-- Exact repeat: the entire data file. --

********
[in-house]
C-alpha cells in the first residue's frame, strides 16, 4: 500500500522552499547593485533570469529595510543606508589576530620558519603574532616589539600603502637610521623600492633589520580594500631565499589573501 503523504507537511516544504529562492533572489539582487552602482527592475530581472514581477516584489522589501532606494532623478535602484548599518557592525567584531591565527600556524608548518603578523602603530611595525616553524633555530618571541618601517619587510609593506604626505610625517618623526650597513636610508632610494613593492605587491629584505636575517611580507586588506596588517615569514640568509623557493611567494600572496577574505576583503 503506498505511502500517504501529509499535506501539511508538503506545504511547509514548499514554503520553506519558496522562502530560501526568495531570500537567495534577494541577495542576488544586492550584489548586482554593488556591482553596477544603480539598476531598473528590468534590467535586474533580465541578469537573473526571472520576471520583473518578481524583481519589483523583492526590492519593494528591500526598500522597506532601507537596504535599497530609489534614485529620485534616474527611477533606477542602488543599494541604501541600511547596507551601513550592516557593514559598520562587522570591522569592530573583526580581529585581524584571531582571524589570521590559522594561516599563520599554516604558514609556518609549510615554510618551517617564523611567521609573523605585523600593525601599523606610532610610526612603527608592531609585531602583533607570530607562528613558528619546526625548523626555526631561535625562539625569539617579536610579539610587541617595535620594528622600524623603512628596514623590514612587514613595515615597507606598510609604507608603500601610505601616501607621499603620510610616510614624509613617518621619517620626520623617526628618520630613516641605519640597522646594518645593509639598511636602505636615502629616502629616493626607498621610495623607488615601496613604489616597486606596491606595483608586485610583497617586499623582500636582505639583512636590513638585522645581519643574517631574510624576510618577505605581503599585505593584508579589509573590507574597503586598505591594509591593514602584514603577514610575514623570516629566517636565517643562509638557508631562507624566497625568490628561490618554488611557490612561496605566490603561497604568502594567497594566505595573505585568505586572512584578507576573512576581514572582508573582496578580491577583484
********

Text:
[in-house]
C-alpha cells in the first residue's frame, strides 16, 4: 500500500522552499547593485533570469529595510543606508589576530620558519603574532616589539600603502637610521623600492633589520580594500631565499589573501 503523504507537511516544504529562492533572489539582487552602482527592475530581472514581477516584489522589501532606494532623478535602484548599518557592525567584531591565527600556524608548518603578523602603530611595525616553524633555530618571541618601517619587510609593506604626505610625517618623526650597513636610508632610494613593492605587491629584505636575517611580507586588506596588517615569514640568509623557493611567494600572496577574505576583503 503506498505511502500517504501529509499535506501539511508538503506545504511547509514548499514554503520553506519558496522562502530560501526568495531570500537567495534577494541577495542576488544586492550584489548586482554593488556591482553596477544603480539598476531598473528590468534590467535586474533580465541578469537573473526571472520576471520583473518578481524583481519589483523583492526590492519593494528591500526598500522597506532601507537596504535599497530609489534614485529620485534616474527611477533606477542602488543599494541604501541600511547596507551601513550592516557593514559598520562587522570591522569592530573583526580581529585581524584571531582571524589570521590559522594561516599563520599554516604558514609556518609549510615554510618551517617564523611567521609573523605585523600593525601599523606610532610610526612603527608592531609585531602583533607570530607562528613558528619546526625548523626555526631561535625562539625569539617579536610579539610587541617595535620594528622600524623603512628596514623590514612587514613595515615597507606598510609604507608603500601610505601616501607621499603620510610616510614624509613617518621619517620626520623617526628618520630613516641605519640597522646594518645593509639598511636602505636615502629616502629616493626607498621610495623607488615601496613604489616597486606596491606595483608586485610583497617586499623582500636582505639583512636590513638585522645581519643574517631574510624576510618577505605581503599585505593584508579589509573590507574597503586598505591594509591593514602584514603577514610575514623570516629566517636565517643562509638557508631562507624566497625568490628561490618554488611557490612561496605566490603561497604568502594567497594566505595573505585568505586572512584578507576573512576581514572582508573582496578580491577583484